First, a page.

2008 (1)

S. Ram, P. Prabhat, J. Chao, E. Ward, and R. Ober, “High accuracy 3d quantum dot tracking with multifocal plane microscopy for the study of fast intracellular dynamics in live cells,” Biophys. J. 95(12), 6025–6043 (2008).
[Crossref]

2006 (1)

M. Levoy, R. Ng, A. Adams, M. Footer, and M. Horowitz, “Light field microscopy,” ACM Trans. Graph. 25(3), 924–934 (2006).
[Crossref]

2004 (1)

P. Prabhat, S. Ram, E. Ward, and R. Ober, “Simultaneous imaging of different focal planes in fluorescence microscopy for the study of cellular dynamics in three dimensions,” IEEE Trans.on Nanobioscience 3(4), 237–242 (2004).
[Crossref]

2003 (1)

Abrahamsson, S.

Adams, A.

M. Levoy, R. Ng, A. Adams, M. Footer, and M. Horowitz, “Light field microscopy,” ACM Trans. Graph. 25(3), 924–934 (2006).
[Crossref]

Agard, D. A.

S. Abrahamsson, B. H. J. Chen, S. Stallinga, A. Y. Katsov, J. Wisniewski, G. Mizuguchi, P. Soule, F. Mueller, C. D. Darzacq, X. Darzacq, C. Wu, C. I. Bargmann, D. A. Agard, M. Dahan, and M. G. L. Gustafsson, “Fast multicolor 3d imaging using aberration-corrected multifocus microscopy,” Nat. Methods 10(1), 60–63 (2013).
[Crossref]

Alam, M.

M. Alam and B. Gunturk, “Hybrid light field imaging for improved spatial resolution and depth range,” Mach. Vis. Appl. 29(1), 11–22 (2018).
[Crossref]

Andalman, A.

Bargmann, C. I.

Beheiry, M. E.

Boyden, E. S.

R. Prevedel, Y.-G. Yoon, M. Hoffmann, N. Pak, G. Wetzstein, S. Kato, T. Schrödel, R. Raskar, M. Zimmer, E. S. Boyden, and A. Vaziri, “Simultaneous whole-animal 3d imaging of neuronal activity using light-field microscopy,” Nat. Methods 11(7), 727–730 (2014).
[Crossref]

Br, M.

R. Ng, M. Levoy, M. Br, G. Duval, M. Horowitz, P. Hanrahan, and D. Design, “Light field photography with a hand-held plenoptic camera,” (2005).

Broxton, M.

Chao, J.

S. Ram, P. Prabhat, J. Chao, E. Ward, and R. Ober, “High accuracy 3d quantum dot tracking with multifocal plane microscopy for the study of fast intracellular dynamics in live cells,” Biophys. J. 95(12), 6025–6043 (2008).
[Crossref]

Chen, B. H. J.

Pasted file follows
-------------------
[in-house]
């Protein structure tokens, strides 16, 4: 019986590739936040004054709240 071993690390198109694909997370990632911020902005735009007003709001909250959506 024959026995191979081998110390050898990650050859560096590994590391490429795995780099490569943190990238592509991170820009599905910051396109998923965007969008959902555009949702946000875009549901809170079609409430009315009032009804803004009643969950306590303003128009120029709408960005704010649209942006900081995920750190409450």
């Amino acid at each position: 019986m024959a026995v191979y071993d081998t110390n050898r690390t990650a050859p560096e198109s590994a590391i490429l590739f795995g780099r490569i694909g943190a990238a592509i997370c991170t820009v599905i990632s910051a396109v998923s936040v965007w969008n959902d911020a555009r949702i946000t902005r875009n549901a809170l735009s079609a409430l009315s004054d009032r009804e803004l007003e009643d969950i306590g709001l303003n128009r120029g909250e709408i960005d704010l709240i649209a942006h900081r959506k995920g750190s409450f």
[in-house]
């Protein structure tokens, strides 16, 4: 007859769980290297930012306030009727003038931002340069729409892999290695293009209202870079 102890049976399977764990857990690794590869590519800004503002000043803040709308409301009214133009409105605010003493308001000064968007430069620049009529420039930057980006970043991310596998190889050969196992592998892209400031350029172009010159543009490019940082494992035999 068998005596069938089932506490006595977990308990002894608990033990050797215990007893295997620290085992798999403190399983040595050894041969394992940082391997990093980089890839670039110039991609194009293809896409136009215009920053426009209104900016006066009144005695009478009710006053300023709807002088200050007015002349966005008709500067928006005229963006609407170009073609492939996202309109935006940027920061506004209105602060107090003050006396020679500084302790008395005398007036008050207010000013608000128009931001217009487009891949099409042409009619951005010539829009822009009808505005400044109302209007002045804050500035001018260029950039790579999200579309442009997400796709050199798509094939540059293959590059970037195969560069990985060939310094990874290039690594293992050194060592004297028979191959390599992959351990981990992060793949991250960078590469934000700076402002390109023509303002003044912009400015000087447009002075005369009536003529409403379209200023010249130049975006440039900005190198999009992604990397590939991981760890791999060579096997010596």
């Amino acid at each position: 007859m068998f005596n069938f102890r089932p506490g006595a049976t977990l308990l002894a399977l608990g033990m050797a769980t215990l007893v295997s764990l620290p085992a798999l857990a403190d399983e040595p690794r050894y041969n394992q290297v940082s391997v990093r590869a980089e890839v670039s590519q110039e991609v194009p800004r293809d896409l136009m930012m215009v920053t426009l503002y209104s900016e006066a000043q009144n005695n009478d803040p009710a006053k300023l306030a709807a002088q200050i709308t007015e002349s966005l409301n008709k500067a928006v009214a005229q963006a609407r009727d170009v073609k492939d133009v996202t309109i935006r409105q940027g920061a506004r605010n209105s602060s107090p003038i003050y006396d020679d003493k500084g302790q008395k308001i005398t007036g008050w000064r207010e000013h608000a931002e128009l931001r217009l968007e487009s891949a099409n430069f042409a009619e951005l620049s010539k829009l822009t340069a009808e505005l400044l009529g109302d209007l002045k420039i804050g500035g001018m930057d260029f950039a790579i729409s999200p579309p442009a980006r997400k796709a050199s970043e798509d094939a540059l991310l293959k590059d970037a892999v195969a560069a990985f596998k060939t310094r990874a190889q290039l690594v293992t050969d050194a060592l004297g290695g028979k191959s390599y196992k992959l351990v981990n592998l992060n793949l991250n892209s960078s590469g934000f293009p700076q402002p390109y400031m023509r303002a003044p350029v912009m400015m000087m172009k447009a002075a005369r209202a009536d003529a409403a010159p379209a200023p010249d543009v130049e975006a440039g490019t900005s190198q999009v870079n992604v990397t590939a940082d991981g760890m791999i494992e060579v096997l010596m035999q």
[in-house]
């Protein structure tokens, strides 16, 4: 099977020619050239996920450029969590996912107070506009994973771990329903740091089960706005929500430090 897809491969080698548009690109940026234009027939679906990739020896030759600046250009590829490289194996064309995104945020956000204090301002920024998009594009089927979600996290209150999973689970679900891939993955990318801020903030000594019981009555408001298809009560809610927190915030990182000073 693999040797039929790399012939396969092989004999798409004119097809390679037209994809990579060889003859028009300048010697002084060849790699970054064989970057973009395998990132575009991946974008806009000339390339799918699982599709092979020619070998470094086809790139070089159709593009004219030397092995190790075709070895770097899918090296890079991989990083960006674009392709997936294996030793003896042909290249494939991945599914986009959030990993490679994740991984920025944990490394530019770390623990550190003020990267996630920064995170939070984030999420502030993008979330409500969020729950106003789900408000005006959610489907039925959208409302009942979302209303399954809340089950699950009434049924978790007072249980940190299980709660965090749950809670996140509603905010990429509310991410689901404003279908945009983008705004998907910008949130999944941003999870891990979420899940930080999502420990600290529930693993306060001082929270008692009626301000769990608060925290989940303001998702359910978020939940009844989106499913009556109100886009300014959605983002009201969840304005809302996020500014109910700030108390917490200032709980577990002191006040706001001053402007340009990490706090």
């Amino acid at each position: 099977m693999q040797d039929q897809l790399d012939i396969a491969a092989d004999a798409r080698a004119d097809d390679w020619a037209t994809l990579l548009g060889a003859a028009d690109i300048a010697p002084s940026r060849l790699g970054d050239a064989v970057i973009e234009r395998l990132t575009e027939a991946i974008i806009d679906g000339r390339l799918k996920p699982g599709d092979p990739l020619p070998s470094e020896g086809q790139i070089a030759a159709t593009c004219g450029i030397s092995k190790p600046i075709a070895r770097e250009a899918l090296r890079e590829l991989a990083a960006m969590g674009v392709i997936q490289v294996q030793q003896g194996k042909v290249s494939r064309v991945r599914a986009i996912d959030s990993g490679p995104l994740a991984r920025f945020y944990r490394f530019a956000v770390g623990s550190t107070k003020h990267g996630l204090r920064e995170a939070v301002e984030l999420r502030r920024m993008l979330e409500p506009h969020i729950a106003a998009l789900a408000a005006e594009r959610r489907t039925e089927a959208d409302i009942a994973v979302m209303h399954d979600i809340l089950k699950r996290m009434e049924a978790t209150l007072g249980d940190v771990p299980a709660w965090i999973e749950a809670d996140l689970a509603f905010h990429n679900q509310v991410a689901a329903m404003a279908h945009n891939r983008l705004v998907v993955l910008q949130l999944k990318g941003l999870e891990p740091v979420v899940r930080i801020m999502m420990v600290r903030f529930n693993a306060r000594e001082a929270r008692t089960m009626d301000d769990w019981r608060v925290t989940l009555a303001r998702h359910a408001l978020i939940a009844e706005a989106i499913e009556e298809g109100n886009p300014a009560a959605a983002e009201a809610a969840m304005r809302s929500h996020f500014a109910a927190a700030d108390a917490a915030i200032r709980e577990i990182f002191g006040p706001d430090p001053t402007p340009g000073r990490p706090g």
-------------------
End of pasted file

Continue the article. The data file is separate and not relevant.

S. Abrahamsson, B. H. J. Chen, S. Stallinga, A. Y. Katsov, J. Wisniewski, G. Mizuguchi, P. Soule, F. Mueller, C. D. Darzacq, X. Darzacq, C. Wu, C. I. Bargmann, D. A. Agard, M. Dahan, and M. G. L. Gustafsson, “Fast multicolor 3d imaging using aberration-corrected multifocus microscopy,” Nat. Methods 10(1), 60–63 (2013).
[Crossref]

Chen, L.

Cho, C.

Cohen, N.

Cossairt, O.

Dahan, M.

B. Hajj, L. Oudjedi, J.-B. Fiche, M. Dahan, and M. Nollmann, “Highly efficient multicolor multifocus microscopy by optimal design of diffraction binary gratings,” Sci. Rep. 7(1), 5284 (2017).
[Crossref]

S. Abrahamsson, R. Ilic, J. Wisniewski, B. Mehl, L. Yu, L. Chen, M. Davanco, L. Oudjedi, J.-B. Fiche, B. Hajj, X. Jin, J. Pulupa, C. Cho, M. Mir, M. E. Beheiry, X. Darzacq, M. Nollmann, M. Dahan, C. Wu, T. Lionnet, J. A. Liddle, and C. I. Bargmann, “Multifocus microscopy with precise color multi-phase diffractive optics applied in functional neuronal imaging,” Biomed. Opt. Express 7(3), 855–869 (2016).
[Crossref]

S. Abrahamsson, B. H. J. Chen, S. Stallinga, A. Y. Katsov, J. Wisniewski, G. Mizuguchi, P. Soule, F. Mueller, C. D. Darzacq, X. Darzacq, C. Wu, C. I. Bargmann, D. A. Agard, M. Dahan, and M. G. L. Gustafsson, “Fast multicolor 3d imaging using aberration-corrected multifocus microscopy,” Nat. Methods 10(1), 60–63 (2013).
[Crossref]

Darzacq, C. D.

S. Abrahamsson, B. H. J. Chen, S. Stallinga, A. Y. Katsov, J. Wisniewski, G. Mizuguchi, P. Soule, F. Mueller, C. D. Darzacq, X. Darzacq, C. Wu, C. I. Bargmann, D. A. Agard, M. Dahan, and M. G. L. Gustafsson, “Fast multicolor 3d imaging using aberration-corrected multifocus microscopy,” Nat. Methods 10(1), 60–63 (2013).
[Crossref]

Darzacq, X.